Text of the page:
The bottom line is our “discomfort” with talking about this subject has serious effects on both those who are considering suicide and those who survive after a loved one has. The only way those effects are ever going to be diminished is if we as a society get more comfortable with discussing difficult issues.
I know plenty of people who believe those who commit suicide are punks who take the easy way out. I also know people who have attempted suicide and believe it takes a kind of strength that most people can’t fathom. I fall somewhere between the two extremes. Mostly I just wish people who are at that point in their lives could see another way, could find hope somewhere. I would encourage everyone out there to have the discussion in their own inner circle. You may be quite surprised (as I was) what you learn about those you care about.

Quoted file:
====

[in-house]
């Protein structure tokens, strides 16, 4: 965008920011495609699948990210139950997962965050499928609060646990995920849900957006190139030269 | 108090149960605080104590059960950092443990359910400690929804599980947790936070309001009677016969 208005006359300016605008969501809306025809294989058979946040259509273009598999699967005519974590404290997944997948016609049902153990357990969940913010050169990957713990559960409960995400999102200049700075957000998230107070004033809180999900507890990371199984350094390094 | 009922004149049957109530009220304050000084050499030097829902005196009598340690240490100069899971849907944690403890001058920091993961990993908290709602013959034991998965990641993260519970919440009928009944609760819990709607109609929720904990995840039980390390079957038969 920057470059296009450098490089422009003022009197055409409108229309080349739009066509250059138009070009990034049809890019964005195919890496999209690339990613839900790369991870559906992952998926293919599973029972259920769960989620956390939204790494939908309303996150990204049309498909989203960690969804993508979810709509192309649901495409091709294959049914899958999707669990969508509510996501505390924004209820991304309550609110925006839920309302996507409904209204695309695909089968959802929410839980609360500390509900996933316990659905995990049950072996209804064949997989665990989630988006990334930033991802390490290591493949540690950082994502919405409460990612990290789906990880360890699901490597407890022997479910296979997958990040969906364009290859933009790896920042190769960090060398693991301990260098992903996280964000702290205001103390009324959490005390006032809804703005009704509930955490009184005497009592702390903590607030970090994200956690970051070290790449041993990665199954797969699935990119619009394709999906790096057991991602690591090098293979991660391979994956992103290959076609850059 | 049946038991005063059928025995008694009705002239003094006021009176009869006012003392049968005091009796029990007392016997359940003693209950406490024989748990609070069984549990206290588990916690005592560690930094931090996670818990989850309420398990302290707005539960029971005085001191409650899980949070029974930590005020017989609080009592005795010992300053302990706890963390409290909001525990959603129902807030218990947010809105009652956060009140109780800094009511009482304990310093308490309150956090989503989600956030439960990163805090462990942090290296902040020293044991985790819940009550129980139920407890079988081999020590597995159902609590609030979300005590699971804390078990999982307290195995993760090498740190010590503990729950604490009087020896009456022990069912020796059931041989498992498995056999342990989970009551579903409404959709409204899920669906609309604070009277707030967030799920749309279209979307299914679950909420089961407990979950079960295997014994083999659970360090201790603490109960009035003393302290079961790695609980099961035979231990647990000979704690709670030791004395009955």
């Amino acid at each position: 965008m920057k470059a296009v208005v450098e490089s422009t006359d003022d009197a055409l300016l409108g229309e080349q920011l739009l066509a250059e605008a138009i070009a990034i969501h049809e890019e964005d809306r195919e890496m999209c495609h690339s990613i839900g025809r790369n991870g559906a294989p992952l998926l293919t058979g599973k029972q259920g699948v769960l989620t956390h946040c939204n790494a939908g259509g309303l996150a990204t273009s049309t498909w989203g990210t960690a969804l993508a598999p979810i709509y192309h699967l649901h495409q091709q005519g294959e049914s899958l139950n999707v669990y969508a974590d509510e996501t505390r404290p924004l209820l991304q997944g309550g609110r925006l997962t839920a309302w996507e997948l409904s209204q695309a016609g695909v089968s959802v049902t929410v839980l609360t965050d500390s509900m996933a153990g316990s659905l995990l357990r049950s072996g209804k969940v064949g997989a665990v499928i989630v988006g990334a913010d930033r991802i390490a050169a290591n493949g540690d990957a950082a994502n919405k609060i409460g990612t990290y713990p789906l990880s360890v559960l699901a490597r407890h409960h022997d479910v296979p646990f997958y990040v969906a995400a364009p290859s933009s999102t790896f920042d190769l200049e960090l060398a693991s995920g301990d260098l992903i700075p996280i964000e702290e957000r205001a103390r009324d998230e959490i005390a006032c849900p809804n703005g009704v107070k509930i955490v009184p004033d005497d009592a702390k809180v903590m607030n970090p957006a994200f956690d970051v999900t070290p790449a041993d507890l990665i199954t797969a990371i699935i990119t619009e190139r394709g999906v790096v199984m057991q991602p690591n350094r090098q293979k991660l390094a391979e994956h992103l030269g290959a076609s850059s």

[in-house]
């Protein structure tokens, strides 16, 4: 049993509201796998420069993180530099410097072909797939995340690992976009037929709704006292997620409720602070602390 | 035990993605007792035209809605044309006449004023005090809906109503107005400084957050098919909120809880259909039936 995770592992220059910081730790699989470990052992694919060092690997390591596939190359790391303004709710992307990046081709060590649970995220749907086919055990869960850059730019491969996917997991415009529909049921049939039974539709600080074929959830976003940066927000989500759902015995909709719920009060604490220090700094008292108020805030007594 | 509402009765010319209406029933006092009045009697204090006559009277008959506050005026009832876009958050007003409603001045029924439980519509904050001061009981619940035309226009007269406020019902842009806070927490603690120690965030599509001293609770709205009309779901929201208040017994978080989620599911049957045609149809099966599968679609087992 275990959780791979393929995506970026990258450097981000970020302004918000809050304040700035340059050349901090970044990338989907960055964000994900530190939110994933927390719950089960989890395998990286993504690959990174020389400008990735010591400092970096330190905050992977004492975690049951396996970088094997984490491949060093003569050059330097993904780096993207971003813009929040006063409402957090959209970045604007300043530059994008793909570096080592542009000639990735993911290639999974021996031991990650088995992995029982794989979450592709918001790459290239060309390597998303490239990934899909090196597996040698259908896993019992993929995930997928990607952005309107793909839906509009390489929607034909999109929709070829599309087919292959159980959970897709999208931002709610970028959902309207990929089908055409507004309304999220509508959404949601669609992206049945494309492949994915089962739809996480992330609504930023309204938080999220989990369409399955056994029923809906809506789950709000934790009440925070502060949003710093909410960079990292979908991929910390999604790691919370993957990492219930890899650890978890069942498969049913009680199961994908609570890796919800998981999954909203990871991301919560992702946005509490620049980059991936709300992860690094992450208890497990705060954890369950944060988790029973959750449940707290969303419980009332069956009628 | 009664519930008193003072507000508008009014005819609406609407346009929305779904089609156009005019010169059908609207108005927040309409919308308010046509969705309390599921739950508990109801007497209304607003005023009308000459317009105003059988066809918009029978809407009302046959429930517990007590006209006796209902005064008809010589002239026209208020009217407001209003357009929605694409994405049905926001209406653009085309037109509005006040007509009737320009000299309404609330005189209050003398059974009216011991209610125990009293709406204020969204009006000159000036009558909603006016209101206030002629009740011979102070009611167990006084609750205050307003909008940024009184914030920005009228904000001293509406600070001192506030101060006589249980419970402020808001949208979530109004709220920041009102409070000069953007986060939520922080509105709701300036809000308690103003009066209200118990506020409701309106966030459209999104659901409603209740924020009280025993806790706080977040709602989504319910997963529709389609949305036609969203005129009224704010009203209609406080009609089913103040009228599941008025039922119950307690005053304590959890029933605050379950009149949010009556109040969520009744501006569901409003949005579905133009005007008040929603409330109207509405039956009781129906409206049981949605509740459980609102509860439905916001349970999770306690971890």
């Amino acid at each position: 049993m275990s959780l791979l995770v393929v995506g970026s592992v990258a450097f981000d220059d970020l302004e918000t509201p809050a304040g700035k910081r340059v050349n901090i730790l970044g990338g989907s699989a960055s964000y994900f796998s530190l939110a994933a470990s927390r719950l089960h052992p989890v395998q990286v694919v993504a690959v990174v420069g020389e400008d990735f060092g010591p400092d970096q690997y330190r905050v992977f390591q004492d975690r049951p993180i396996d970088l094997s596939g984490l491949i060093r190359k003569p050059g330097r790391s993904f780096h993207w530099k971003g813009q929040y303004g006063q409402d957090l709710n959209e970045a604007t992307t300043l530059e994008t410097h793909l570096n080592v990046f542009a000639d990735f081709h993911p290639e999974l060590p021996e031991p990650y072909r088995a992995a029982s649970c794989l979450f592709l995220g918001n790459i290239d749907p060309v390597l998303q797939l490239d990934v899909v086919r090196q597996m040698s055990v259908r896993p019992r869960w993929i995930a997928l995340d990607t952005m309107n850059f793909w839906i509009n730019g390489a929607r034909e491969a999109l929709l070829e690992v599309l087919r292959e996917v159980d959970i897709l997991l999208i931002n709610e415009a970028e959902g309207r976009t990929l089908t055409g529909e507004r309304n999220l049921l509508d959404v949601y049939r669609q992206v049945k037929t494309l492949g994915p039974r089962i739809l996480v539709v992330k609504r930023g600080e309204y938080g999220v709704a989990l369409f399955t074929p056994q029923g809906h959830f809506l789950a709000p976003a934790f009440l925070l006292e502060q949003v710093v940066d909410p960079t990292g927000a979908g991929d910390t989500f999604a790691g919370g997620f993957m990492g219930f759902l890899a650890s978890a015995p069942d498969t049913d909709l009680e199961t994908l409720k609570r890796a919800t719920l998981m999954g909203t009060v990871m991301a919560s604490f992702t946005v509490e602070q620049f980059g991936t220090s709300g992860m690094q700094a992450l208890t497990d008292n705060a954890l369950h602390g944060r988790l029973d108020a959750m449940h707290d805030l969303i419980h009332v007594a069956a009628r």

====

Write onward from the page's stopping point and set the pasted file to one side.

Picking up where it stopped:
Food for thought. My friend Kristen was wonderful enough to share with me her own struggles with this subject. Her grandfather committed suicide when she was young, and the family was in the house when he did it. Her mother has attempted suicide numerous times, and struggled with Bi-Polar depression for years. I asked her during the course of this exploration of mine what was the one thing she would like the world to understand and know about the experience. She told me “…it would be that my grandpa was a smart, funny, and loving man. He, nor anyone should be judged by that one thing he did. Their memories should live strong, not hidden.”